King's College London

Research portal

Constructing Virtual Patient Cohorts for Simulating Atrial Fibrillation Ablation

Research output: Chapter in Book/Report/Conference proceedingConference paperpeer-review

Original languageEnglish
Title of host publication2020 Computing in Cardiology, CinC 2020
PublisherIEEE Computer Society
ISBN (Electronic)9781728173825
Published13 Sep 2020
Event2020 Computing in Cardiology, CinC 2020 - Rimini, Italy
Duration: 13 Sep 202016 Sep 2020

Publication series

NameComputing in Cardiology
ISSN (Print)2325-8861
ISSN (Electronic)2325-887X


Conference2020 Computing in Cardiology, CinC 2020

Bibliographical note

Publisher Copyright: © 2020 Creative Commons; the authors hold their copyright. Copyright: Copyright 2021 Elsevier B.V., All rights reserved.

King's Authors


Determining the optimal treatment approach for patients with atrial fibrillation (AF) is challenging as patient-specific mechanisms underlying the arrhythmia are typically unknown. Virtual patient cohort simulations can be used to investigate these mechanisms and the effects of atrial anatomy, electrical and structural substrate on potential AF ablation treatment outcomes. It is important that virtual cohort models are constructed using a consistent and reproducible approach regardless of the large variability in atrial morphology between patients. This allows comparison of virtual ablation outcomes between cases. In this study we developed a standardised pipeline for constructing personalised biophysical left atrial models using segmented late-gadolinium enhancement magnetic resonance imaging (LGE-MRI) data. Fibrotic remodelling was incorporated according to the distribution of LGE intensity values as changes in conductivity and ionic cell model properties. We present a methodology for simulating AF: seeding four spiral wave re-entries at standard locations across the anatomies; and for testing different ablation approaches across a large virtual patient cohort of personalised left atrial models. We simulated pulmonary vein isolation (PVI) ablation across a cohort of 20 paroxysmal and 30 persistent AF patient models.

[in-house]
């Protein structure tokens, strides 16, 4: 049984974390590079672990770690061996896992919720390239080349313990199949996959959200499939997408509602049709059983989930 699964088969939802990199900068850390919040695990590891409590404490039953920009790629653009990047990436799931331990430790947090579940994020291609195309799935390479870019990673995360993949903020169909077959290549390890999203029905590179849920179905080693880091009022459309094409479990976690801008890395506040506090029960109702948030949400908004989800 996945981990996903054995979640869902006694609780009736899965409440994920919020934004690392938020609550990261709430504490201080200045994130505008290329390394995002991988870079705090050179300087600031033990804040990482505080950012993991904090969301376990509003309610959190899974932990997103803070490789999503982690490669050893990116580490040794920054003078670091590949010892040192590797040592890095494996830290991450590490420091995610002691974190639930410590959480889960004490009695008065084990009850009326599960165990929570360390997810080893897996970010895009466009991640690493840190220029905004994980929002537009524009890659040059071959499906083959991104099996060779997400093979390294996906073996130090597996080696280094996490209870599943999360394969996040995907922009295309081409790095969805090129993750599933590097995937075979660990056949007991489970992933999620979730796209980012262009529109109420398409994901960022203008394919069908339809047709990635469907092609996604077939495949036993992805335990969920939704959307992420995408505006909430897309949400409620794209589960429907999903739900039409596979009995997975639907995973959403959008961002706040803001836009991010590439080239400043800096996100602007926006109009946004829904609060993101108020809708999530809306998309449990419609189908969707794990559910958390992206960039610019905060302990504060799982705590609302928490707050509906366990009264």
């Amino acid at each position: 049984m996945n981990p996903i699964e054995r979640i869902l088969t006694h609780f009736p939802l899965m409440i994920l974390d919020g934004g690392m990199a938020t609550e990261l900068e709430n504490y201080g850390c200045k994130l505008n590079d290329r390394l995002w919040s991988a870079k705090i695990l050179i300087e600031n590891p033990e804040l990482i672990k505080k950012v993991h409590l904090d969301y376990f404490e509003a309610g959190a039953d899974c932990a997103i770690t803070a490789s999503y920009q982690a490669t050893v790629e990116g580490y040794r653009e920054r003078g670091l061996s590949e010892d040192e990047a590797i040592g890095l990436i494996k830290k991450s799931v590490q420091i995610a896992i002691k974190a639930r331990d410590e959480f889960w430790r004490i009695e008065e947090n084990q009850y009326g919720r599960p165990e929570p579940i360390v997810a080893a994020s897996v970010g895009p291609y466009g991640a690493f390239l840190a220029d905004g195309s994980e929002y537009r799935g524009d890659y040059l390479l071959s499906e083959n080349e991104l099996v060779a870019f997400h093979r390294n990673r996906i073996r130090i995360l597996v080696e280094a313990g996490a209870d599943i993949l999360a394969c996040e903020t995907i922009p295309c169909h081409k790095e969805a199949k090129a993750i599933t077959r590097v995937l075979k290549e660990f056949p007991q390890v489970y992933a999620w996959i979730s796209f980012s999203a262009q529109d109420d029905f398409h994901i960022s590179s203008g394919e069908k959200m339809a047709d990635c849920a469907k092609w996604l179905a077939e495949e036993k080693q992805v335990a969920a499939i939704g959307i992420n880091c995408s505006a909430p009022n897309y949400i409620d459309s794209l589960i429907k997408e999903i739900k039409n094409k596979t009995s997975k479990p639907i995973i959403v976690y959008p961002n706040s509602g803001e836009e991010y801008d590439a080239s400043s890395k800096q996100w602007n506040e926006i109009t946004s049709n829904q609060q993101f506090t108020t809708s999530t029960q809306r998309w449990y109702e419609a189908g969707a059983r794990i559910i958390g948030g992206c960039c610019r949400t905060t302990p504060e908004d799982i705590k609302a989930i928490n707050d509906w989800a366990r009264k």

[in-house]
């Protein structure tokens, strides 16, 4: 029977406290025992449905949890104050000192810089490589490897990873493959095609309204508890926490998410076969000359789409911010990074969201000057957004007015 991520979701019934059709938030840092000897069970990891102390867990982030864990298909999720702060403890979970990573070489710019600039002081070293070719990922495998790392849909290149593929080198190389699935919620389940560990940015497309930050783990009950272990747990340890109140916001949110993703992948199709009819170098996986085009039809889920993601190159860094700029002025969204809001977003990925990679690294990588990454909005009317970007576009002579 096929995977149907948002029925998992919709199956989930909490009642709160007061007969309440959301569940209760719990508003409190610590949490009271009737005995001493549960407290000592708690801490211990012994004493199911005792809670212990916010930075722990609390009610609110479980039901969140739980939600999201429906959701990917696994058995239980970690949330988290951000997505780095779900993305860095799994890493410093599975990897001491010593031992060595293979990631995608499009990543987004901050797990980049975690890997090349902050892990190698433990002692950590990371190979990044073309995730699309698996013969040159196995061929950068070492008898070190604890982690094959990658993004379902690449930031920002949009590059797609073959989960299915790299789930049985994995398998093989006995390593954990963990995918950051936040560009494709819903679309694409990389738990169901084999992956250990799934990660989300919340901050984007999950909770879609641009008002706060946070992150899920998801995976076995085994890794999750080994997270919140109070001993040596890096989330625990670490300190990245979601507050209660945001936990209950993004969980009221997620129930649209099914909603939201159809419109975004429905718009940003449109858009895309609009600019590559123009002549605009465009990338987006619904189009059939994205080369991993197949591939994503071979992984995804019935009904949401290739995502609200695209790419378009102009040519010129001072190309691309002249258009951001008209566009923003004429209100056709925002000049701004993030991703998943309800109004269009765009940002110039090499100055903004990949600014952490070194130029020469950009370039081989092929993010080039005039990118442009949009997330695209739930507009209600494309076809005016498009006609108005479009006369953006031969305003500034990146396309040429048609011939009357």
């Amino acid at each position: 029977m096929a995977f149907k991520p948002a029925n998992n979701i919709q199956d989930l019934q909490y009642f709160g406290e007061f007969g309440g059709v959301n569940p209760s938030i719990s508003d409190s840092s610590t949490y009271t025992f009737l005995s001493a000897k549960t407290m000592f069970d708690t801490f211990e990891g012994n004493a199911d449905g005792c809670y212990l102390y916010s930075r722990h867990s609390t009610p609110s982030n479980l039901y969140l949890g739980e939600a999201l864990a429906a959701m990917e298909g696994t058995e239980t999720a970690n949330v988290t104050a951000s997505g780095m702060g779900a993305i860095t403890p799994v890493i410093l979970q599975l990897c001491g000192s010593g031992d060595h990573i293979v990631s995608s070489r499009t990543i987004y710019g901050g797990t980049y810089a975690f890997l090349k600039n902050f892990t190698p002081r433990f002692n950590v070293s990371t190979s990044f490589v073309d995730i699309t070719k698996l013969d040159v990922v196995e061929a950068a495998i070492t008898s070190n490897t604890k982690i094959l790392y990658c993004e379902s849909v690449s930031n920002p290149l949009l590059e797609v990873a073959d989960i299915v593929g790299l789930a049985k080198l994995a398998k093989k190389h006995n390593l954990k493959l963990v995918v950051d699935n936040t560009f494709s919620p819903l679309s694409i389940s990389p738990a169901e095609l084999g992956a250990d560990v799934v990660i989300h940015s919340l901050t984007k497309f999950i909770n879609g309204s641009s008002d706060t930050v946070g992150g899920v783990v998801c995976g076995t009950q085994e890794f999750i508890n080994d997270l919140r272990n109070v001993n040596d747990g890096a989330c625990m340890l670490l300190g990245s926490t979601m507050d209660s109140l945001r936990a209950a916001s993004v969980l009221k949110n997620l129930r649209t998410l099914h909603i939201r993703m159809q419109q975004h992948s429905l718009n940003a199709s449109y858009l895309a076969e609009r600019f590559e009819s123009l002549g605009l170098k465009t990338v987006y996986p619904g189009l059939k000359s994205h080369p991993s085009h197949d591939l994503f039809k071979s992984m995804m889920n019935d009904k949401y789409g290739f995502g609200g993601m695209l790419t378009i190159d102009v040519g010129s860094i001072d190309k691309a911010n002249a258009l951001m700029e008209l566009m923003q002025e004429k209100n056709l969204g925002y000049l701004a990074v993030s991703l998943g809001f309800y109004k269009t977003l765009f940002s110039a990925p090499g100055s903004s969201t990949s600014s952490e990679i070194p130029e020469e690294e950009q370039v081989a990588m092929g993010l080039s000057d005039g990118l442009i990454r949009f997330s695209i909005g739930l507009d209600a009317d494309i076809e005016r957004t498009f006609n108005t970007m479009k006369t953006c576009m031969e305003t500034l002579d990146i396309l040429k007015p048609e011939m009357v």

View graph of relations

© 2020 King's College London | Strand | London WC2R 2LS | England | United Kingdom | Tel +44 (0)20 7836 5454